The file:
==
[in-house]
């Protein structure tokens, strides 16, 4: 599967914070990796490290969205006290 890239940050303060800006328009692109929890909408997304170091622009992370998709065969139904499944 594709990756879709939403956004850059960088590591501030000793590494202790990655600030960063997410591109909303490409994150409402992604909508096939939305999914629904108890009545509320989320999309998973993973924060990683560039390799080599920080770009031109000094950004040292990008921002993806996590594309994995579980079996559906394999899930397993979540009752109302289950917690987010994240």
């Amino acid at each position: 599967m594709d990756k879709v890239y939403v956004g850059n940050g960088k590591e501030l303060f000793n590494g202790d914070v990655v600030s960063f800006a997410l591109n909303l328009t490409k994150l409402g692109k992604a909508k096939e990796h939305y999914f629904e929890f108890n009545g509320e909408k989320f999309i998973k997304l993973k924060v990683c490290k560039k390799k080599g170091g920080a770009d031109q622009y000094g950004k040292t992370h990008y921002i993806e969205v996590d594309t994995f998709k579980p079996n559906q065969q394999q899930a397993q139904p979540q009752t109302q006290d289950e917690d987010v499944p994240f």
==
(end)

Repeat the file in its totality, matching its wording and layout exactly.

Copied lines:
[in-house]
């Protein structure tokens, strides 16, 4: 599967914070990796490290969205006290 890239940050303060800006328009692109929890909408997304170091622009992370998709065969139904499944 594709990756879709939403956004850059960088590591501030000793590494202790990655600030960063997410591109909303490409994150409402992604909508096939939305999914629904108890009545509320989320999309998973993973924060990683560039390799080599920080770009031109000094950004040292990008921002993806996590594309994995579980079996559906394999899930397993979540009752109302289950917690987010994240």
């Amino acid at each position: 599967m594709d990756k879709v890239y939403v956004g850059n940050g960088k590591e501030l303060f000793n590494g202790d914070v990655v600030s960063f800006a997410l591109n909303l328009t490409k994150l409402g692109k992604a909508k096939e990796h939305y999914f629904e929890f108890n009545g509320e909408k989320f999309i998973k997304l993973k924060v990683c490290k560039k390799k080599g170091g920080a770009d031109q622009y000094g950004k040292t992370h990008y921002i993806e969205v996590d594309t994995f998709k579980p079996n559906q065969q394999q899930a397993q139904p979540q009752t109302q006290d289950e917690d987010v499944p994240f």